Mode B

In a mode B, in the mode A, an environment detecting unit (for example, the environment sensor 153) that detects the environment is provided, and the controller is configured to execute control such that while the end-portion voltage (for example, Vx.sub.1) of the DC transfer bias is increased as the temperature drops, the humidity drops, or the temperature and the humidity drop, the end-portion voltage (for example, Vx.sub.1') of the superimposed transfer bias is decreased as the temperature drops, the humidity drops, or the temperature and the humidity drop. In this configuration, as described in the first example, insufficient image density that is likely to occur at the end portion of the recording sheet rich in surface asperities and at the end portion of the recording sheet having excellent surface smoothness can be suppressed.

Mode C

In a mode C, in the mode A or B, an information acquiring unit (for example, a combination of the operator panel 152 and the control unit 150) that acquires information of surface smoothness of a recording sheet to be used is provided, and the controller is configured to execute control with respect to the superimposed secondary transfer bias such that the end-portion voltage is decreased as the surface smoothness of the recording sheet to be used decreases. In this configuration, as described in the second example, when the recording sheet rich in surface asperities is to be used, insufficient image density at the sheet end portion can be suppressed irrespective of the degree of surface smoothness.

Mode D

In a mode D, in any of the modes A to C, with respect to the DC transfer bias and the superimposed transfer bias, the controller is configured to execute control to output the end-portion voltage and the body-portion voltage by switching control from constant voltage control to constant current control, after the DC voltage is raised under the constant voltage control prior to causing the end of the recording sheet to enter into the transfer nip. In this configuration, as described in the embodiments, even if an apparatus that shares an output of the DC power-supply circuit as the transfer power supply for the DC transfer bias and the superimposed transfer bias is used, the DC voltage can be sufficiently raised up to a necessary value at the time of causing the sheet end portion to enter into the transfer nip.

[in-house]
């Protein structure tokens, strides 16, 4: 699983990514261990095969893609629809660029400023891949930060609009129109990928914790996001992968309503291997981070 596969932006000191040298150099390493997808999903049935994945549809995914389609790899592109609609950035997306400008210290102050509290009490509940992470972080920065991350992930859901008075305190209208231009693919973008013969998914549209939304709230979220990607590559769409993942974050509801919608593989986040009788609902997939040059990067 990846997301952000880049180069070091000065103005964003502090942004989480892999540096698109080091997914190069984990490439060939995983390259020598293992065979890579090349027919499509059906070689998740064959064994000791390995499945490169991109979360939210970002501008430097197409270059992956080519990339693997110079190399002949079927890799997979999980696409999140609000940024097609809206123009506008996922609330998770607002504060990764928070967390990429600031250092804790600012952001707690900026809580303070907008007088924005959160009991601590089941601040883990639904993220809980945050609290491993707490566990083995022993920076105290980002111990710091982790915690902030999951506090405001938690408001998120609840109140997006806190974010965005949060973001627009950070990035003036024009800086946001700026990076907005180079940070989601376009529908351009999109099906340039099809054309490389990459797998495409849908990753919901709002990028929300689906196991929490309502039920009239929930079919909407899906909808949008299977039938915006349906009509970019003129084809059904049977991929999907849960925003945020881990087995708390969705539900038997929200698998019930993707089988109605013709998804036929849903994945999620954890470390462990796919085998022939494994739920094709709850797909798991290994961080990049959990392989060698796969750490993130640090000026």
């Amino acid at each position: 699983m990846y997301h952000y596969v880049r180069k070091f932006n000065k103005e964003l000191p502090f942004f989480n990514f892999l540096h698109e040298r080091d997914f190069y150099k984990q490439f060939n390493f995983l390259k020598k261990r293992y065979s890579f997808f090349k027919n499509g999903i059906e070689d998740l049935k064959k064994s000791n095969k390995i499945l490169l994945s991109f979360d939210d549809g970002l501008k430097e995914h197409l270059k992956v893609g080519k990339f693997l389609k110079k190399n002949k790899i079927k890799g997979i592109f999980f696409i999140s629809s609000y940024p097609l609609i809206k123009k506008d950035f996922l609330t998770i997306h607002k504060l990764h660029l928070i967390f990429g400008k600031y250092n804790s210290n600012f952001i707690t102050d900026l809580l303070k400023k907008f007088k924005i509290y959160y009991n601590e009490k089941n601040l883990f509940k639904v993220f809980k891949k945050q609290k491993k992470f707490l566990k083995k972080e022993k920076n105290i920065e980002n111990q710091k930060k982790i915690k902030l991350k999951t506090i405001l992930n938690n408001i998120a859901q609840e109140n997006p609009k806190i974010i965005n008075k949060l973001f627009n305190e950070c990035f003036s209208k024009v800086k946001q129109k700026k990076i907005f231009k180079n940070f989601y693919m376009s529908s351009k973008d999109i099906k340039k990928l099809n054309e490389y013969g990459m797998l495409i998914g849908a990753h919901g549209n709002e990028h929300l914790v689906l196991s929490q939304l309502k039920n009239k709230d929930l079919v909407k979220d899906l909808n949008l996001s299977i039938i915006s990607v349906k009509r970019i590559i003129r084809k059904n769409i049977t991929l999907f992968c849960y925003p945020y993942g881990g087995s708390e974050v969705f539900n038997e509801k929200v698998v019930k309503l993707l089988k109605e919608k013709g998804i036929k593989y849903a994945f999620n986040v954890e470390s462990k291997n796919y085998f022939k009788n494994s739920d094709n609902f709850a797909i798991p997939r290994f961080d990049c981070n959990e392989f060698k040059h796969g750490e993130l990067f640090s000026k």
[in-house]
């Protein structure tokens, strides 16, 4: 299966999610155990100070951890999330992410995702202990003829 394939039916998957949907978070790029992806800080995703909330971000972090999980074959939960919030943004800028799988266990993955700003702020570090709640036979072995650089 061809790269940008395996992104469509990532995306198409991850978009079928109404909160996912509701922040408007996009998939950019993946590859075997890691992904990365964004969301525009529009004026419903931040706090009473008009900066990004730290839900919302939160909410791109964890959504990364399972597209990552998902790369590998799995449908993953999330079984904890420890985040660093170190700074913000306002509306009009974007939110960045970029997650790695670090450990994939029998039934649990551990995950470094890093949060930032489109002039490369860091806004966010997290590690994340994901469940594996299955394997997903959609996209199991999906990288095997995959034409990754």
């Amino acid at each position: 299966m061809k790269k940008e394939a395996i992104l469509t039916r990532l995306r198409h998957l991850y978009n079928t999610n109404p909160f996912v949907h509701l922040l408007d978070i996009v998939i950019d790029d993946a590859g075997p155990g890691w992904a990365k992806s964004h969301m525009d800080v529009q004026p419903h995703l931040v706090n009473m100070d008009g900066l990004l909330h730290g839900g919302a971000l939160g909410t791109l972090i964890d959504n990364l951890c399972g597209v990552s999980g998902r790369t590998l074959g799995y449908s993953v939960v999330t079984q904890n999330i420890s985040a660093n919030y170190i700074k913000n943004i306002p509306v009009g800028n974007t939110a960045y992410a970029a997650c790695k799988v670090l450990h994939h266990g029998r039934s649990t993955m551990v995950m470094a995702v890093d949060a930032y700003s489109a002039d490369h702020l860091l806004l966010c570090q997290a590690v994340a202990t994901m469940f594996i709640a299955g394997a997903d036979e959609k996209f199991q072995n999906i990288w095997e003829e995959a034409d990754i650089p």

Mode E

In a mode E, in the mode D, the controller is configured to execute control such that a time point of starting rise of the bias under the constant voltage control is set to a time point going back from a time point of causing the end of the recording sheet to enter into the transfer nip by the same period as each other, in the output control of the DC voltage of the superimposed transfer bias and in the output control of the DC transfer bias. Further, with regard to a time since start of the rise to a time point of switching the output control to the constant current control, the time of the superimposed transfer bias is set to be shorter than the time of the DC transfer bias. In this configuration, the condition of "Vx.sub.1'/Vx.sub.2'<Vx.sub.1/Vx.sub.2" can be satisfied only by adjusting the time, without differentiating the output target value of the constant current control for the end portion and the body portion.

Mode F

In a mode F, in any of the modes A to E, the controller is configured to execute control to set a peak-to-peak value of an AC voltage to be superimposed on the end-portion voltage to be larger than a peak-to-peak value of the AC voltage to be superimposed on the body-portion voltage, with regard to the superimposed transfer bias. In this configuration, even in an environment of a considerably low temperature and humidity or even if a recording sheet considerably rich in surface asperities is used, insufficient image density of the sheet end portion can be suppressed.